Applying fairy tale rules, I could introduce the fantastic or the bizarre into any story with little or no explanation, and have all the characters in the tales accept everything as normal. Wishes as deus ex machina. Love as the ultimate cure-all. All the good stuff without all the fuss. Genius, right?

It would take the better part of six months for me to discover I wasn’t the groundbreaker I imagined myself to be. On the plus side, I followed my then idol, Harlan Ellison’s advice and was able to churn one of these puppies out a day.

Of course, most of them are unreadable. This one teeters on the edge. I kinda like it and it kinda embarrasses the hell out of me, but it was one of the three Rhyan Realm tales–yeah, I created my own sub-genre name for them, what of it?–that actually saw print… after 10-some-odd rejections.

You’ll laugh, you’ll cry, you’ll kiss a few minutes goodbye.

Savior Complex

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“You have a messiah complex, got to save the world.” — Dean Koontz, Odd Thomas

I’ve never been much for crowds, not even as a child. People huddled en masse tended to embrace a hive mind of boorishness, which was why I tended to do all my necessities shopping early on Tuesday mornings. Fewer people and less hassle as I collected my weekly provisions, zipped through the express lane, out of the market and on to the next chore on my list that required social navigation. But something wasn’t quite right today. Tuesday? Of course. Early morning? Naturally. Empty supermarket? Not by a long shot.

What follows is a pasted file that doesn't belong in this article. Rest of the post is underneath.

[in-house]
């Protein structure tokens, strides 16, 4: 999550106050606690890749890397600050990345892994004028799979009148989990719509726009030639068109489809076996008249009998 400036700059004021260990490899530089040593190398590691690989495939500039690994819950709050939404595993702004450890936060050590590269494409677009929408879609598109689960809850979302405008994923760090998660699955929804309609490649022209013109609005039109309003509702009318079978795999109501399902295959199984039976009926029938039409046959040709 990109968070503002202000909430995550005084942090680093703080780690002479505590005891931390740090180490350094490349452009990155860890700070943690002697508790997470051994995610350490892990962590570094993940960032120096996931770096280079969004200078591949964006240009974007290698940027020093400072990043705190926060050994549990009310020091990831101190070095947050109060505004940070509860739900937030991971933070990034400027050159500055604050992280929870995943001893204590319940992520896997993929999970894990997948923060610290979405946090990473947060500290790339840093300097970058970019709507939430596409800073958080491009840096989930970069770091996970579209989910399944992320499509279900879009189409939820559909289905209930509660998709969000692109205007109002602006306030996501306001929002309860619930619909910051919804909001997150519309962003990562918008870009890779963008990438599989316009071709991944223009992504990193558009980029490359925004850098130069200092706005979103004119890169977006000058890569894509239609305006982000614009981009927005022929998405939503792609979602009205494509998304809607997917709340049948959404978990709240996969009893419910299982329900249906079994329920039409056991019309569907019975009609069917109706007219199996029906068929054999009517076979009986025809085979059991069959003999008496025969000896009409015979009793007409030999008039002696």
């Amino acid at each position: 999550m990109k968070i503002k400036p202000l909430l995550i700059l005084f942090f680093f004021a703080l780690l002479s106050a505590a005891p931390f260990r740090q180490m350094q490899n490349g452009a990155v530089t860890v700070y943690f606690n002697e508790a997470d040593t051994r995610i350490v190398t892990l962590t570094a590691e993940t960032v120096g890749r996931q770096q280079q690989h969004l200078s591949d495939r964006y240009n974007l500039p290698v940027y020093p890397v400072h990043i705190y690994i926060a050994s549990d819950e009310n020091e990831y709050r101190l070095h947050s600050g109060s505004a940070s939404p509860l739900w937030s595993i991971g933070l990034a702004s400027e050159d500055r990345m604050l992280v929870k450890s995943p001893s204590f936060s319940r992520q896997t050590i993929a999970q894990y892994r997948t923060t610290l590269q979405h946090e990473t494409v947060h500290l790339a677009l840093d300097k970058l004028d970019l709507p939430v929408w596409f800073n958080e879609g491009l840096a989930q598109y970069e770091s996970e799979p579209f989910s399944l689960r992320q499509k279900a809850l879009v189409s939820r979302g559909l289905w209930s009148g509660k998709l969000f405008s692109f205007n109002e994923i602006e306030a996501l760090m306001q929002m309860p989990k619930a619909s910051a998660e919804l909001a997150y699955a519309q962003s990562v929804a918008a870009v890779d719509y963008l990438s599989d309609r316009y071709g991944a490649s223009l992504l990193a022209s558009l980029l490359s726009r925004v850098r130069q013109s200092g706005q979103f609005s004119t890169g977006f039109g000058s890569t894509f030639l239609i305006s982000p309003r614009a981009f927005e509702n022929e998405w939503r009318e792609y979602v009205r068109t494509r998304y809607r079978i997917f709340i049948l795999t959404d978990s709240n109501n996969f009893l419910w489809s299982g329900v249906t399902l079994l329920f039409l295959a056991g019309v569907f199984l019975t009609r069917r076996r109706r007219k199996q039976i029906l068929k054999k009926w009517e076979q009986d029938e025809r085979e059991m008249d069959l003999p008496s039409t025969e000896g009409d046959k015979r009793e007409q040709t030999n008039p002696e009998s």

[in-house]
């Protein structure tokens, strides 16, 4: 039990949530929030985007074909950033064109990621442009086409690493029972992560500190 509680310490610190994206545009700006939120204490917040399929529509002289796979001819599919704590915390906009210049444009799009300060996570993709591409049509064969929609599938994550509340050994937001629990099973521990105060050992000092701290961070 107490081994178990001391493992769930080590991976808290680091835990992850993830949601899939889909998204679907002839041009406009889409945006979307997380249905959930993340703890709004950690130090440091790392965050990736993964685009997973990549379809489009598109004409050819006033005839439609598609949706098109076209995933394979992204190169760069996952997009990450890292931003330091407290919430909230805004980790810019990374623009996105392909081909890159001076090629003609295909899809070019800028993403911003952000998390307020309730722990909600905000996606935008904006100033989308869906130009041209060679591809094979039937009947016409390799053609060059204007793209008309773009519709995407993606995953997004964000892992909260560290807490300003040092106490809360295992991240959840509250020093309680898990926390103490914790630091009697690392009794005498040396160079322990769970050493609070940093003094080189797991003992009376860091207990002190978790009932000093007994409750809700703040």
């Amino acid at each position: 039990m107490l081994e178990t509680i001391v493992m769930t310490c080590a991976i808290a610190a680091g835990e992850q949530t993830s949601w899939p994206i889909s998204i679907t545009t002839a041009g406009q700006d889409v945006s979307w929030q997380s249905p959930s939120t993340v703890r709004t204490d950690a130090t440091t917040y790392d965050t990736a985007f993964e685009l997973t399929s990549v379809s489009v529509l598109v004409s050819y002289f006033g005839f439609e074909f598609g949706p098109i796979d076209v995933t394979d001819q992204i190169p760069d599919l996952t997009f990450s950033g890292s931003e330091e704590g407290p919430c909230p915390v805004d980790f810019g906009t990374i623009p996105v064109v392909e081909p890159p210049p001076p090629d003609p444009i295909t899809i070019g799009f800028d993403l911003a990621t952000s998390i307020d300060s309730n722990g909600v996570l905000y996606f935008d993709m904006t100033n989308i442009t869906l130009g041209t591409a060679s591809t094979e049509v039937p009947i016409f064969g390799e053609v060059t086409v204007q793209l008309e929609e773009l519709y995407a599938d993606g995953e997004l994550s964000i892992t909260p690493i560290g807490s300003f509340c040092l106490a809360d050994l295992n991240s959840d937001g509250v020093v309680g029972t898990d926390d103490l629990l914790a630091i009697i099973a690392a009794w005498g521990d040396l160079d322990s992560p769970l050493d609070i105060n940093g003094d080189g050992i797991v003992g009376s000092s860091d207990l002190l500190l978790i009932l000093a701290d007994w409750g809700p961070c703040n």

The aisles were crawling with miscreants of every possible variety. Attention deficit disordered shoppers who treated their shopping cart like cars out of a Fast and Furious film crashed into other carts and shoppers with reckless abandon in search of the ever elusive sale of nearing-their-sell-by-date items they probably had no practical use for; forsaken carts parked in the middle of aisles blocking throughways and creating bumper to bumper trolley traffic; and coupon carrying cretins stalling checkout lines because they hadn’t quite mastered the simple art of having payment in hand for their items and beating a hasty retreat out into the open plains of the parking lot.